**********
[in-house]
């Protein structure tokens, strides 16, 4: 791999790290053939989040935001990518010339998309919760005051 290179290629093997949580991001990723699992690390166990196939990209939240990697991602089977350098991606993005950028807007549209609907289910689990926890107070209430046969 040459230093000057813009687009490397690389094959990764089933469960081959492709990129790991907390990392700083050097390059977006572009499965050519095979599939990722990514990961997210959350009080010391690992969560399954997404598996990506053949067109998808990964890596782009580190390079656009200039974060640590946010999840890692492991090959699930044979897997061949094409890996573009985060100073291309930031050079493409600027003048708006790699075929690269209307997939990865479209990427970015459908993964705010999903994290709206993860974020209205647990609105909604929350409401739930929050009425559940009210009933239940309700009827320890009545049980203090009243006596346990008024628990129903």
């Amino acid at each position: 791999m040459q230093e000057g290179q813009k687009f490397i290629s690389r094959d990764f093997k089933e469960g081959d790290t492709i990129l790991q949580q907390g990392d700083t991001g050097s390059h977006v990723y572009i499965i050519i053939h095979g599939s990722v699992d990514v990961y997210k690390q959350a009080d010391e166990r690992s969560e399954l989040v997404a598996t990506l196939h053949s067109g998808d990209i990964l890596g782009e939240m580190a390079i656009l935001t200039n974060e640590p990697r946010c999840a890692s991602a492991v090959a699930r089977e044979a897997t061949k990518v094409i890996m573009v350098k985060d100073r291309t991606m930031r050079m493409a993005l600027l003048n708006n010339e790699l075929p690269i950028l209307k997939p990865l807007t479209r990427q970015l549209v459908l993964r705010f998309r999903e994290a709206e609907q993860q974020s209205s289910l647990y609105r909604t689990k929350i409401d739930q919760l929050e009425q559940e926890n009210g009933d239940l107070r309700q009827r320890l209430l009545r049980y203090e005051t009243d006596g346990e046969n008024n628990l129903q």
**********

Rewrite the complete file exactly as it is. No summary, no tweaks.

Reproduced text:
[in-house]
């Protein structure tokens, strides 16, 4: 791999790290053939989040935001990518010339998309919760005051 290179290629093997949580991001990723699992690390166990196939990209939240990697991602089977350098991606993005950028807007549209609907289910689990926890107070209430046969 040459230093000057813009687009490397690389094959990764089933469960081959492709990129790991907390990392700083050097390059977006572009499965050519095979599939990722990514990961997210959350009080010391690992969560399954997404598996990506053949067109998808990964890596782009580190390079656009200039974060640590946010999840890692492991090959699930044979897997061949094409890996573009985060100073291309930031050079493409600027003048708006790699075929690269209307997939990865479209990427970015459908993964705010999903994290709206993860974020209205647990609105909604929350409401739930929050009425559940009210009933239940309700009827320890009545049980203090009243006596346990008024628990129903």
């Amino acid at each position: 791999m040459q230093e000057g290179q813009k687009f490397i290629s690389r094959d990764f093997k089933e469960g081959d790290t492709i990129l790991q949580q907390g990392d700083t991001g050097s390059h977006v990723y572009i499965i050519i053939h095979g599939s990722v699992d990514v990961y997210k690390q959350a009080d010391e166990r690992s969560e399954l989040v997404a598996t990506l196939h053949s067109g998808d990209i990964l890596g782009e939240m580190a390079i656009l935001t200039n974060e640590p990697r946010c999840a890692s991602a492991v090959a699930r089977e044979a897997t061949k990518v094409i890996m573009v350098k985060d100073r291309t991606m930031r050079m493409a993005l600027l003048n708006n010339e790699l075929p690269i950028l209307k997939p990865l807007t479209r990427q970015l549209v459908l993964r705010f998309r999903e994290a709206e609907q993860q974020s209205s289910l647990y609105r909604t689990k929350i409401d739930q919760l929050e009425q559940e926890n009210g009933d239940l107070r309700q009827r320890l209430l009545r049980y203090e005051t009243d006596g346990e046969n008024n628990l129903q």